Imagine making that same trip with an e-reader. It surely is much more convenient. An e-reader offers thousands of manuscripts in one light-weight gadget. It eliminates spilled coffees, crumbs between the pages, reservations at the library or late returns, it eliminates frantic searching for that one quote you read somewhere between page 53 and 734 or the quest spanning four bookstores in one day to find a certain title, it offers font-enlargement, and makes bookmarks obsolete. It saves space in your suitcase and in your cramped flat.

It’s convenient, but then the best things in life often aren’t.

I rest my case. If you need me, I’ll be curled up on the couch with the yellowed pages of The Great Gatsby copy I picked up at a second hand bookstore for €2 last week. It smells vaguely of coffee and has a dog-ear on page 24.

I agree with the previous owner. It’s a good page.

About the Author

Thinker. Dreamer. Independent. Observer. Night owl. Frank. Stubborn. Easygoing on the surface, but shy underneath. Prone to sarcastic remarks. Ticklish. Lover of arts. Foodie. Would never exchange the feel of paper under her fingertips for an e-reader. Often talks in references. Could eat her weight in licorice. Secretly suspects her house is trying to kill her and shall deny every accusation of klutzery on her behalf. Is known to on occasion name inanimate objects and oftentimes can’t decide whether she loves something because it’s beautiful, or whether it’s beautiful because she loves it.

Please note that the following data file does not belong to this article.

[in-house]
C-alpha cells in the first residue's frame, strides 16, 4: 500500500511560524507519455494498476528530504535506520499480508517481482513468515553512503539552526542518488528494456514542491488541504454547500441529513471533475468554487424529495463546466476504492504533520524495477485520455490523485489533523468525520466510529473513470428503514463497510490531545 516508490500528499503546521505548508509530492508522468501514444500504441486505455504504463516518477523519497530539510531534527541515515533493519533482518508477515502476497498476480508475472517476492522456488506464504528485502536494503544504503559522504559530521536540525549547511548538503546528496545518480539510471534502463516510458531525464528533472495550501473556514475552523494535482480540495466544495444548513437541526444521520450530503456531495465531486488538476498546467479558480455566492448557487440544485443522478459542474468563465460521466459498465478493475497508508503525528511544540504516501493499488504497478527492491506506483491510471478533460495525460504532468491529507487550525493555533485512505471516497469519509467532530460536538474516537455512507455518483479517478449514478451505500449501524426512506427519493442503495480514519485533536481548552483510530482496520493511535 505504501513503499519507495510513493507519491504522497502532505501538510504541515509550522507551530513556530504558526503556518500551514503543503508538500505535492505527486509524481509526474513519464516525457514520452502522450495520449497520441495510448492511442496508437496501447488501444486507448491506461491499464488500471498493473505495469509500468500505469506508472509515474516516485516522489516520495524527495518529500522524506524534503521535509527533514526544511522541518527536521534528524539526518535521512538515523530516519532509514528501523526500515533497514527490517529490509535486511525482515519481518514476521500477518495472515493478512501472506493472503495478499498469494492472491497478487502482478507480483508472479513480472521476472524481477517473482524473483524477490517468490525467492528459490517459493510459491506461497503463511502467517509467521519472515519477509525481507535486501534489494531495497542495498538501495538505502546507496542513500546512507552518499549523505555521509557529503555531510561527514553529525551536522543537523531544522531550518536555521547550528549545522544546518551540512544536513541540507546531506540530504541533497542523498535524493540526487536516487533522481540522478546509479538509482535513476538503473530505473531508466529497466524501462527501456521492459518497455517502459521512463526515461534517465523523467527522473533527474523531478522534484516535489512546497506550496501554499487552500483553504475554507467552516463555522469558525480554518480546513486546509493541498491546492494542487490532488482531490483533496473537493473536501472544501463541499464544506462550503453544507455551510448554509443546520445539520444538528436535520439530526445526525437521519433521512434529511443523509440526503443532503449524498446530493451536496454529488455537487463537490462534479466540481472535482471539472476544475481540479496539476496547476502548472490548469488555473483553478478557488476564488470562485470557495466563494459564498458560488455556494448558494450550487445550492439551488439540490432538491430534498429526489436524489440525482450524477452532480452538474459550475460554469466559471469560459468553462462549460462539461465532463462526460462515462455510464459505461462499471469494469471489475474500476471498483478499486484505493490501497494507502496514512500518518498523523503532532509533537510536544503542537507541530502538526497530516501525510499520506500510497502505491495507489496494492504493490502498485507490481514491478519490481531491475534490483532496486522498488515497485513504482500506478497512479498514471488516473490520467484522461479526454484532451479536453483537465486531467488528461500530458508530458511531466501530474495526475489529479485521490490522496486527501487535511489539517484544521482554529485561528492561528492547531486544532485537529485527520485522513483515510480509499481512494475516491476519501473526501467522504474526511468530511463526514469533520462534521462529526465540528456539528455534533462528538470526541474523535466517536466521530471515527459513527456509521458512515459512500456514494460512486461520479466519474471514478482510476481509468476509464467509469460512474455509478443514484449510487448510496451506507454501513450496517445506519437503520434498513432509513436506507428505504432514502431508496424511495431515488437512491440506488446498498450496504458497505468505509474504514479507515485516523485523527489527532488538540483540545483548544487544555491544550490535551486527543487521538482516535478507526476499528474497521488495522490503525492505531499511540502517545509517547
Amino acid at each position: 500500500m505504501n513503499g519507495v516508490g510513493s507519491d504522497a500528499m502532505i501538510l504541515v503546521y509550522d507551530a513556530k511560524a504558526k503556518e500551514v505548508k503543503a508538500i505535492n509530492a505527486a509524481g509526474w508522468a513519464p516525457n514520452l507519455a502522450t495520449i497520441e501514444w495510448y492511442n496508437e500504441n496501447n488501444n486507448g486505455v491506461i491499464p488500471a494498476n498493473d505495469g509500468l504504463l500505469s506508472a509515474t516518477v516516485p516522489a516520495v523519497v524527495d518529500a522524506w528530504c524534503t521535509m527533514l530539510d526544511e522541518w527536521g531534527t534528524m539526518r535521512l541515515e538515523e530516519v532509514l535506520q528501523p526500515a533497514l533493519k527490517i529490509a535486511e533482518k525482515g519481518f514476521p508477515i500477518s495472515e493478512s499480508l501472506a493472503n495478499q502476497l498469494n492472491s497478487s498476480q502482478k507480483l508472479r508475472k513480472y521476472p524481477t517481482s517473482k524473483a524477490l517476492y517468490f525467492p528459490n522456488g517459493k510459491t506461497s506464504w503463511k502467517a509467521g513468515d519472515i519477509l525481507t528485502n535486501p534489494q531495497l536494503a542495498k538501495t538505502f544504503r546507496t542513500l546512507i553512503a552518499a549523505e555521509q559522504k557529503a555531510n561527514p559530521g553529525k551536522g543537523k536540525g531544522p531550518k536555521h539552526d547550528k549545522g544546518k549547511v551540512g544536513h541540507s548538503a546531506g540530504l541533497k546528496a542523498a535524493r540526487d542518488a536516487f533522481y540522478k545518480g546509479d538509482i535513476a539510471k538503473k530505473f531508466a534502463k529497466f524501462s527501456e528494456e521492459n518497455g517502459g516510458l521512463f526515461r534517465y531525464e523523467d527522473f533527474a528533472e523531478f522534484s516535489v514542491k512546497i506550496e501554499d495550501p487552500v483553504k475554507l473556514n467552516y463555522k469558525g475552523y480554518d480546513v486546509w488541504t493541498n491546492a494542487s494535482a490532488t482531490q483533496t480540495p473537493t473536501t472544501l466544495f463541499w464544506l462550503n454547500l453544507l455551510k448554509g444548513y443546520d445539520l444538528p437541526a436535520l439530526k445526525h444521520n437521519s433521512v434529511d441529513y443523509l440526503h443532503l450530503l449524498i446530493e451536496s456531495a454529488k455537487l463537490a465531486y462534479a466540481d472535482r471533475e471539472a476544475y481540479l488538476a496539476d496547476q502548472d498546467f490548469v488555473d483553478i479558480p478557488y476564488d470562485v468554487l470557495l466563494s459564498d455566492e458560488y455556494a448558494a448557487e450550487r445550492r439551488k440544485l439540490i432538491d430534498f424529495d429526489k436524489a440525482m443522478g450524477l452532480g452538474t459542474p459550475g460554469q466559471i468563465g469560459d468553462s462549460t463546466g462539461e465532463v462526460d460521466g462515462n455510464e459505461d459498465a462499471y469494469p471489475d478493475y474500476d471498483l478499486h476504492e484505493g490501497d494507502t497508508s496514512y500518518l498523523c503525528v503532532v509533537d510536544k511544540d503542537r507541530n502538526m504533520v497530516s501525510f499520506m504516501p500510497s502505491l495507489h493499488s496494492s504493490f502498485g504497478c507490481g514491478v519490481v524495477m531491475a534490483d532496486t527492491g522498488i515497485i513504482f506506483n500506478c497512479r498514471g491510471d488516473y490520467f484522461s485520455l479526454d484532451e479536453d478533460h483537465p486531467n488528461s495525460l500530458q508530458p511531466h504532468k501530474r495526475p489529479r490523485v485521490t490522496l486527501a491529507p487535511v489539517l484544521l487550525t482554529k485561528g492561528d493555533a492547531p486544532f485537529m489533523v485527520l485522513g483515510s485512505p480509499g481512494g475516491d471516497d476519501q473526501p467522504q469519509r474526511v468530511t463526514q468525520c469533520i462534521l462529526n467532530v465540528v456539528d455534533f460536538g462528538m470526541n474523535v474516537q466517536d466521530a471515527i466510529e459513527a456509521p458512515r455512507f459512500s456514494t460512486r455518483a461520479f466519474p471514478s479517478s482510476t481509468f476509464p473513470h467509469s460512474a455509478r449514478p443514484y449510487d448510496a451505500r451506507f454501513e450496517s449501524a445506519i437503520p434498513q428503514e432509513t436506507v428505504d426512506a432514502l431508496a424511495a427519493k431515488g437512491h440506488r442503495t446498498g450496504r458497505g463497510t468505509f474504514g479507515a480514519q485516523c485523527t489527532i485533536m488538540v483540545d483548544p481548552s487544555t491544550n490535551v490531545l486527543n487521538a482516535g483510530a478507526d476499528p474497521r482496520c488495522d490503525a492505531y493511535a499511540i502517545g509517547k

Advertisements

J to tha M: The eBook Revolution

What Would You Pay for an eBook?

how much would you pay for ebooks?